Ports 80 and 443 need to be available through a public domain and forwareded to your server. If there are firewalls, they should let these ports pass on their way into your server.

Also, you should edit the environment file .env. A sample file _env_sample.txt supplied as part of the repository contains the following lines:

POSTGRES_PASSWORD=internallyusedpasswordgibberish
VIRTUAL_HOST=test.example.com
LETSENCRYPT_EMAIL=letsencrypt@example.com
NEXTCLOUD_ADMIN_USER=admin
NEXTCLOUD_ADMIN_PASSWORD=admin

Environment Configuration

POSTGRES_PASSWORD
Set this to a good randomly generated password. You do not normally need to enter it anywhere else.
VIRTUAL_HOST
Set this to your public domain name. In this article, I will use test.example.com as an example value that you need to replace with your own domain.
LETSENCRYPT_EMAIL
Configure an e-mail address to register with Let’s Encrypt.
NEXTCLOUD_ADMIN_USER
Specify an username for the Nextcloud Administrator account. Use this account only to create other accounts that will then hold the actual data. Do not use admin as the username here. Use a name that reminds you that this is the admin but that is not in any of the common names (not root, not admin, not administrator, …). Also, avoid dashes (-, https://github.com/nextcloud/server/issues/13318) in the username. Underscores are fine, though.
NEXTCLOUD_ADMIN_PASSWORD
Specify a password for the Nextcloud Administartor account. The usual rules for passwords apply.

Quickstart with docker-compose.yml

Checkout the repository and fire it up with docker-compose after editing the environment to match your setup.

git clone https://www.github.com/m7a/lo-nextcloud-docker

mv lo-nextcloud-docker nextcloud
cd nextcloud

cp _env_sample.txt .env
sensible-editor .env # edit .env as described above

docker-compose up -d # optionally leave out -d for testing purposes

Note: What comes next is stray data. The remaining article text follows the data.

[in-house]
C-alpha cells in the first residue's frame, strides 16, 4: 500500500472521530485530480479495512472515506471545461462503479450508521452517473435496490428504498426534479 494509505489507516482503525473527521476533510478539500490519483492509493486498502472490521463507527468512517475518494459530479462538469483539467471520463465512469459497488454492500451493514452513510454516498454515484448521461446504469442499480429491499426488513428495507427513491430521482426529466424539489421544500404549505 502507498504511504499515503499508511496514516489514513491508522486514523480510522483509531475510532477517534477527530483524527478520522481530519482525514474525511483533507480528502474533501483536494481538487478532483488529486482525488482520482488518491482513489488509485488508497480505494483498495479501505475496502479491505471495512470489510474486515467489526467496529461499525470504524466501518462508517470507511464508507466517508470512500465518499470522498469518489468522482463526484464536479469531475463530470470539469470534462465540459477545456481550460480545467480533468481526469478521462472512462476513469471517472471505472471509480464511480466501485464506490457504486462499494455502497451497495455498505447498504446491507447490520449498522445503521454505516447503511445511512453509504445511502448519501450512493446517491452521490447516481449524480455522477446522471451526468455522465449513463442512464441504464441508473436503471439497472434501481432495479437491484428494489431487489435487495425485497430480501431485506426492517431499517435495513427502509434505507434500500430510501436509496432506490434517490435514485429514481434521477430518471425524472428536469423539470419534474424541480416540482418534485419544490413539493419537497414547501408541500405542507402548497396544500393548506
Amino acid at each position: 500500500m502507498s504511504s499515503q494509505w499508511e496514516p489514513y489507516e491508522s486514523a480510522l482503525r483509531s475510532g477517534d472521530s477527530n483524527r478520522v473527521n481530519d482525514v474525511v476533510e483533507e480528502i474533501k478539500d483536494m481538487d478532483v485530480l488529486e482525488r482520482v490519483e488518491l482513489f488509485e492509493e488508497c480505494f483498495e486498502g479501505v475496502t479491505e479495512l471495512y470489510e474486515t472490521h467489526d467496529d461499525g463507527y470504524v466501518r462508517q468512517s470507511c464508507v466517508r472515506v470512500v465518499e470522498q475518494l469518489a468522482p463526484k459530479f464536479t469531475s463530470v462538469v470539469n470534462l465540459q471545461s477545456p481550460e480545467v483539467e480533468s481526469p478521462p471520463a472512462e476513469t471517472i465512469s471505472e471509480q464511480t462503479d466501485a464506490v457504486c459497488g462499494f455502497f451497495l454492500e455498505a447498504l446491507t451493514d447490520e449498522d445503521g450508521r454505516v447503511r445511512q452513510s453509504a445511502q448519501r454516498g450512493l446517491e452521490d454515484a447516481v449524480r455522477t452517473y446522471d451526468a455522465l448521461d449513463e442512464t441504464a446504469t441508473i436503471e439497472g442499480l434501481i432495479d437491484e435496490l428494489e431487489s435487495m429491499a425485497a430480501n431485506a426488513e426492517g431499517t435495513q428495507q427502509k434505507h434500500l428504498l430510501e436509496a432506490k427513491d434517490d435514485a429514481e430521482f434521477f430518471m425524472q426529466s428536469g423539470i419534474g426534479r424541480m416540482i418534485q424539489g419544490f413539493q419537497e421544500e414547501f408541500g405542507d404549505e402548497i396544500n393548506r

Dissecting the docker-compose.yml

While it is nice to quickly spin everything up with a single command, this does not aid as much in understanding what all the components actually do. The following subsections each consider individual parts of the docker-compose.yml and related files. Find all the files together in the repository.

Database Postgresql

The beginning of the docker-compose.yml is as follows:

version: '3'

services:
  postgres:
    image: postgres:13-bullseye
    restart: unless-stopped
    volumes:
      - ./database:/var/lib/postgresql/data
    environment:
      - POSTGRES_PASSWORD
      - POSTGRES_DB=nextcloud
      - POSTGRES_USER=nextcloud

Here, a PostgreSQL database is configured with database and user name nextcloud. Use image postgres:13-bullseye because that’s a version from the same series as also available in Debian stable. Automatic restart after machine reboot is implemented by the restart: unless-stopped line. Persistent data is stored in local directory ./database. In case you want to manage your data in a directory outside of the docker-compose.yml configuration, feel free to reconfigure the paths accordingly.

Environment POSTGRES_PASSWORD is passed but not given a value. The value configured in .env takes effect.

The choice of PostgreSQL over Mariadb is only a matter of preference. If you have more/better experience with Mariadb, feel free to reconfigure the services to use that DBMS instead.

Redis

  redis:
    image: redis:6.2-bullseye
    restart: unless-stopped
    volumes:
      - ./redis:/var/lib/redis

This service is optional but improves performance significantly. Given the generally abysmal performance of Nextcloud (see further down), it seems best to enable this all the time!

Nextcloud

  nextcloud:
    image: nextcloud:22-fpm
    restart: unless-stopped
    volumes:
      - ./storage:/var/www/html
      - ./nextcloud_entrypoint.php:/usr/local/bin/nextcloud_entrypoint.php:ro